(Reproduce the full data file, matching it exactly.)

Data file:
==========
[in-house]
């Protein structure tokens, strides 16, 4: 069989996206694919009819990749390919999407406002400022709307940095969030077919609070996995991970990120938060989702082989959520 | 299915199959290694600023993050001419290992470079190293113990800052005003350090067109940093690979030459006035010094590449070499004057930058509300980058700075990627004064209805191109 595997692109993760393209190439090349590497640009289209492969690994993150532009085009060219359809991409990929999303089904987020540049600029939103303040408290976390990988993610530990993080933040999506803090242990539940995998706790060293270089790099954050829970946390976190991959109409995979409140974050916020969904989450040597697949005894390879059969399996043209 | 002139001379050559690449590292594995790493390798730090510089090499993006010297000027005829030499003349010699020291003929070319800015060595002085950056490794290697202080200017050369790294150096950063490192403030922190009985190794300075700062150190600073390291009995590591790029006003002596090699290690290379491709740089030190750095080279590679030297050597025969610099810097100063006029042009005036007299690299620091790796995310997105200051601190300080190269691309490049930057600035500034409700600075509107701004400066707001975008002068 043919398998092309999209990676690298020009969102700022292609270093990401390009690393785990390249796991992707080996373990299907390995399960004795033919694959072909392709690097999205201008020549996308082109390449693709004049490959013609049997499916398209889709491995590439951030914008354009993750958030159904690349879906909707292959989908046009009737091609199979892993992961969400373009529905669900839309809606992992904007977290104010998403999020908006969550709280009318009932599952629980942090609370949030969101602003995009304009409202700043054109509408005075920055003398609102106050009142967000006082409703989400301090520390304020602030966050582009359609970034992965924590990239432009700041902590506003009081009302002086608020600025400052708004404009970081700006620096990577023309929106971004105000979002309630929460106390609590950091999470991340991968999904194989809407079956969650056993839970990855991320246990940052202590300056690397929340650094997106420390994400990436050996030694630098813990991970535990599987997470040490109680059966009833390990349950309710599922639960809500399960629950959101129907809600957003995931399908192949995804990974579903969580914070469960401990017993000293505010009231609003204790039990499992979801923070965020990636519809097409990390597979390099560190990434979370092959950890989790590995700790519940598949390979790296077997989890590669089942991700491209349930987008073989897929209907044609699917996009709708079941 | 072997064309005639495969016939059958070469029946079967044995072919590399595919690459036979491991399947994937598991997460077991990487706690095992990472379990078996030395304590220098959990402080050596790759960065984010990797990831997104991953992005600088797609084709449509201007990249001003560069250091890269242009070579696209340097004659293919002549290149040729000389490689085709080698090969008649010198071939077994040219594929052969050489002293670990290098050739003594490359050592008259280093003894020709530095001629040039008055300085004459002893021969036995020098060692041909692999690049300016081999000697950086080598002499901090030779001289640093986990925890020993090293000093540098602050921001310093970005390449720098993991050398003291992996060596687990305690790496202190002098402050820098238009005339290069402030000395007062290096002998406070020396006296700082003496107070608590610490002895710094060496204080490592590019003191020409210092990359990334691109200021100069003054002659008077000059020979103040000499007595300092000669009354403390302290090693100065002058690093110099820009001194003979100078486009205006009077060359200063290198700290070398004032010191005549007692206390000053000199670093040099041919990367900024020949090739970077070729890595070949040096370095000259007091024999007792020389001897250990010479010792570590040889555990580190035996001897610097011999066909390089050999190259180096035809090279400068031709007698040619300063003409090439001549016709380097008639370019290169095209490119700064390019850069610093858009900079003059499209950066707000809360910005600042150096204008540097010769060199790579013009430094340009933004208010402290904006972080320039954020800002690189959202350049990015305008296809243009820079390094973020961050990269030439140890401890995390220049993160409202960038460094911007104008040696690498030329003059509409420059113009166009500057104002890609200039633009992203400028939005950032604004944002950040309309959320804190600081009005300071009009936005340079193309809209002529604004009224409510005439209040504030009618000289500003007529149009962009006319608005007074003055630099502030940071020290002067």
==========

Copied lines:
[in-house]
């Protein structure tokens, strides 16, 4: 069989996206694919009819990749390919999407406002400022709307940095969030077919609070996995991970990120938060989702082989959520 | 299915199959290694600023993050001419290992470079190293113990800052005003350090067109940093690979030459006035010094590449070499004057930058509300980058700075990627004064209805191109 595997692109993760393209190439090349590497640009289209492969690994993150532009085009060219359809991409990929999303089904987020540049600029939103303040408290976390990988993610530990993080933040999506803090242990539940995998706790060293270089790099954050829970946390976190991959109409995979409140974050916020969904989450040597697949005894390879059969399996043209 | 002139001379050559690449590292594995790493390798730090510089090499993006010297000027005829030499003349010699020291003929070319800015060595002085950056490794290697202080200017050369790294150096950063490192403030922190009985190794300075700062150190600073390291009995590591790029006003002596090699290690290379491709740089030190750095080279590679030297050597025969610099810097100063006029042009005036007299690299620091790796995310997105200051601190300080190269691309490049930057600035500034409700600075509107701004400066707001975008002068 043919398998092309999209990676690298020009969102700022292609270093990401390009690393785990390249796991992707080996373990299907390995399960004795033919694959072909392709690097999205201008020549996308082109390449693709004049490959013609049997499916398209889709491995590439951030914008354009993750958030159904690349879906909707292959989908046009009737091609199979892993992961969400373009529905669900839309809606992992904007977290104010998403999020908006969550709280009318009932599952629980942090609370949030969101602003995009304009409202700043054109509408005075920055003398609102106050009142967000006082409703989400301090520390304020602030966050582009359609970034992965924590990239432009700041902590506003009081009302002086608020600025400052708004404009970081700006620096990577023309929106971004105000979002309630929460106390609590950091999470991340991968999904194989809407079956969650056993839970990855991320246990940052202590300056690397929340650094997106420390994400990436050996030694630098813990991970535990599987997470040490109680059966009833390990349950309710599922639960809500399960629950959101129907809600957003995931399908192949995804990974579903969580914070469960401990017993000293505010009231609003204790039990499992979801923070965020990636519809097409990390597979390099560190990434979370092959950890989790590995700790519940598949390979790296077997989890590669089942991700491209349930987008073989897929209907044609699917996009709708079941 | 072997064309005639495969016939059958070469029946079967044995072919590399595919690459036979491991399947994937598991997460077991990487706690095992990472379990078996030395304590220098959990402080050596790759960065984010990797990831997104991953992005600088797609084709449509201007990249001003560069250091890269242009070579696209340097004659293919002549290149040729000389490689085709080698090969008649010198071939077994040219594929052969050489002293670990290098050739003594490359050592008259280093003894020709530095001629040039008055300085004459002893021969036995020098060692041909692999690049300016081999000697950086080598002499901090030779001289640093986990925890020993090293000093540098602050921001310093970005390449720098993991050398003291992996060596687990305690790496202190002098402050820098238009005339290069402030000395007062290096002998406070020396006296700082003496107070608590610490002895710094060496204080490592590019003191020409210092990359990334691109200021100069003054002659008077000059020979103040000499007595300092000669009354403390302290090693100065002058690093110099820009001194003979100078486009205006009077060359200063290198700290070398004032010191005549007692206390000053000199670093040099041919990367900024020949090739970077070729890595070949040096370095000259007091024999007792020389001897250990010479010792570590040889555990580190035996001897610097011999066909390089050999190259180096035809090279400068031709007698040619300063003409090439001549016709380097008639370019290169095209490119700064390019850069610093858009900079003059499209950066707000809360910005600042150096204008540097010769060199790579013009430094340009933004208010402290904006972080320039954020800002690189959202350049990015305008296809243009820079390094973020961050990269030439140890401890995390220049993160409202960038460094911007104008040696690498030329003059509409420059113009166009500057104002890609200039633009992203400028939005950032604004944002950040309309959320804190600081009005300071009009936005340079193309809209002529604004009224409510005439209040504030009618000289500003007529149009962009006319608005007074003055630099502030940071020290002067």